Have fun playing with all these movements!

All the best,

Liz

 

4 comments

  • Kevin Gibbs

    Kevin Gibbs Finland

    Hi Liz. I realize that this is an old post, but I'm very intiqued by this for two reasons: Firstly, I'm a personal trainer and I always want to better myself in terms of being able to understand the human body better. Secondly, I have a 13 month old child of my own and he has learned to crawl on all fours. However, it worrys me to see that he doesn't use his left leg well when crawling on this tummy - he sort of "forgets it" after the knee. He'll pull with the hands and push with the right leg, but the left one just doesn't do anything. He bends it up from the knee. What am I to do about it and what exactly does this mean?

    Hi Liz.

    I realize that this is an old post, but I'm very intiqued by this for two reasons:

    Firstly, I'm a personal trainer and I always want to better myself in terms of being able to understand the human body better.
    Secondly, I have a 13 month old child of my own and he has learned to crawl on all fours. However, it worrys me to see that he doesn't use his left leg well when crawling on this tummy - he sort of "forgets it" after the knee. He'll pull with the hands and push with the right leg, but the left one just doesn't do anything. He bends it up from the knee.

    What am I to do about it and what exactly does this mean?

  • Kids-Move

    Kids-Move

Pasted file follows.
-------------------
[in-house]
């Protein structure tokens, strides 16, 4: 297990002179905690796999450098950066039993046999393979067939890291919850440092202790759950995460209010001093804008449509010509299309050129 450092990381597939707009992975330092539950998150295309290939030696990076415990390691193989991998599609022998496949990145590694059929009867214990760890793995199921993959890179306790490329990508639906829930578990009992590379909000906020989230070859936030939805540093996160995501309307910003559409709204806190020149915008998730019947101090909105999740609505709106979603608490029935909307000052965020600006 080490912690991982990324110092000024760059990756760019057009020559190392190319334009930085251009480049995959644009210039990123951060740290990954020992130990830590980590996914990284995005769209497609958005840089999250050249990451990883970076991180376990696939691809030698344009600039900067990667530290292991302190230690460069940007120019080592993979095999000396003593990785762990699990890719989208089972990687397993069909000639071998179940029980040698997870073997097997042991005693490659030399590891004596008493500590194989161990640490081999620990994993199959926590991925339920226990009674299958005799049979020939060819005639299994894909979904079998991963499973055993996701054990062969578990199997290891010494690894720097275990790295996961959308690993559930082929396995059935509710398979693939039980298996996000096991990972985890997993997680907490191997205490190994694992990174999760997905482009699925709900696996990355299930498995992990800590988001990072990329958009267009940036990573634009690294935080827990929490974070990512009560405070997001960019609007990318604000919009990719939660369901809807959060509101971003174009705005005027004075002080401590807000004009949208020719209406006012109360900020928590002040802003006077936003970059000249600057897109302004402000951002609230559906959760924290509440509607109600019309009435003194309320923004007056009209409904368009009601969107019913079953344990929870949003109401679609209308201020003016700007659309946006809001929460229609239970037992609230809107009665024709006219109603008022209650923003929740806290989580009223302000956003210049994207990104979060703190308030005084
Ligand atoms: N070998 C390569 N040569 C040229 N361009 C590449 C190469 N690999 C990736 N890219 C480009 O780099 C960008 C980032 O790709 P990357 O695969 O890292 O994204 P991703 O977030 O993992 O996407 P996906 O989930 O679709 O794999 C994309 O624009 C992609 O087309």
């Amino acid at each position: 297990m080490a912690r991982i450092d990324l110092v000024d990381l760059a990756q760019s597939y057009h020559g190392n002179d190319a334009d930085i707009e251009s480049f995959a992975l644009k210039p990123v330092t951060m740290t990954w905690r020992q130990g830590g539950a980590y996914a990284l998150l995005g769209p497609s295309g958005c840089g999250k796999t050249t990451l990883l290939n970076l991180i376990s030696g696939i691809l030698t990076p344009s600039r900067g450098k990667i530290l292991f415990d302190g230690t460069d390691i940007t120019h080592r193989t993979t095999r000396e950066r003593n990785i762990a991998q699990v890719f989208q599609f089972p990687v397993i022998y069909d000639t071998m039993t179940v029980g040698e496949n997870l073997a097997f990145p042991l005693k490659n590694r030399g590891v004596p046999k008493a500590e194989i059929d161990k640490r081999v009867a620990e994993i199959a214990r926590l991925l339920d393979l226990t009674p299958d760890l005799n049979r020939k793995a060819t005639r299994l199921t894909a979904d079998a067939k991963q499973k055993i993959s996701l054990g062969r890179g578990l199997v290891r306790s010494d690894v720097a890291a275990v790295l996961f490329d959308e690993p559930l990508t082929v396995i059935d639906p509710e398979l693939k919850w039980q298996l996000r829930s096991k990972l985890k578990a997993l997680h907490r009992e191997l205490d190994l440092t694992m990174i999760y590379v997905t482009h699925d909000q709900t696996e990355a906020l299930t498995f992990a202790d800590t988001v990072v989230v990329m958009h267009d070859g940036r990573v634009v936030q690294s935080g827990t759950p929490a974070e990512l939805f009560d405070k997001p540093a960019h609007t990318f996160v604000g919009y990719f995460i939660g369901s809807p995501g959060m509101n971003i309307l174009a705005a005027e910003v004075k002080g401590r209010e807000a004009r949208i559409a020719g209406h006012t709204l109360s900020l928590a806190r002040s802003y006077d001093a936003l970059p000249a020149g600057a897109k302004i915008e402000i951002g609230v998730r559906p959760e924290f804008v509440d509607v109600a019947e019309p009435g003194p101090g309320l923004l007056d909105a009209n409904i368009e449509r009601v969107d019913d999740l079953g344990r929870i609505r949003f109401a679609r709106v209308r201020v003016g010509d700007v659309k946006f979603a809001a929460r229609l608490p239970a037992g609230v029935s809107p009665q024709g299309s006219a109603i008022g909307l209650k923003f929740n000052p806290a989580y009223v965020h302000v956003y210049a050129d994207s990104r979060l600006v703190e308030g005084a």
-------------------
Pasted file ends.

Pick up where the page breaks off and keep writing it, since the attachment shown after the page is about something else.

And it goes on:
Hi Kevin, Sorry for taking a bit to get back to you Kevin. Being a kindergarten teacher and finishing a course, I have been swamped. My apologies for being so tardy!! Thank you so much for reading the blogs. I am very glad you read this particular post. As a personal trainer, I know you get the value of purposeful movement to achieve results. I was a fitness instructor for 20 years teaching, both in the gym and in the water. I am glad that you have asked about your son’s crawling. Learning to crawl is such a critical movement made by infants as it stimulates the Cerebellum and sets the child up for so many cross-lateral movements. It is critically important you get your son to push off from his toes with his left foot. This is so important for walking, developing laterality later in life, and improving his ability to focus. I have included a video clip [forthcoming, early January] of my 21 year old daughter demonstrating how to do the crawling reflex. I have been very fortunate to train with Dr. Harold Bloomberg, a psychiatrist and Rhythmic Movement Specialist. Just this summer, I became an International Rhythmic Movement consultant, so I know with 100% certainty, how to help your son. First, You need to practice the crawling movement with your son; it wouldn’t hurt you any either to practice this movement to make sure it is fully integrated in you also. We always need little tune-ups and to also help us appreciate all the hard work involved in crawling. My daughter was exhausted after this short segment of crawling! You might want to start with a gentle foot rub to make sure the toes have no tension and gently roll the hips from side to side to release tension in the hips. This is best done lying on your stomach. 1) Have your child lay on his stomach resting his forehead on his hands like resting forehead on a pillow. 2) Take the right leg (the stronger leg in this case) and bend the knee out to the side, bring the right foot up to the level of the left knee. (You might want to put a soft cushion under the stomach to raise the hips to make this movement easier.) Both heels should be point up to the ceiling during the whole exercise!! All toes of the foot should have 100% contact with the floor when pushing away. 3) Press the right toes down into the floor or carpet as you gently guide the right foot down the straight left leg until the right foot is flat and both legs are straight. It is really important to have the toes fully extend and push until the foot is flat. 4) Repeat with the other leg. This exercise involves the hip to a large extent and could cause strong emotional reactions and/or dreams. Kevin, you should continue to direct your son’s foot with full extension of the toes, as often as you can, until your son engages his left foot and toes in the crawling process. It is best if you can guide your son’s foot until he is able to do it on his own. You can also take his left foot and have him push off in your hand. Curl the toes and have him push through until his foot is flat. For whatever reason, he apparently doesn’t as of yet have the sensation of pushing off with the left foot and this is a very important developmental step. I work on several adults who have not fully integrated the crawl or have it active and who need practice to re-integrate it. The crawling reflex is so important in helping integrate the Amphibian reflex, Babinski reflex and Asymmetrical Tonic Neck Reflex (ATNR reflex). I will talk about these more in upcoming posts. I will include videos of younger children in future posts. Let us know how this works out for all of you. Happy Holidays Liz JT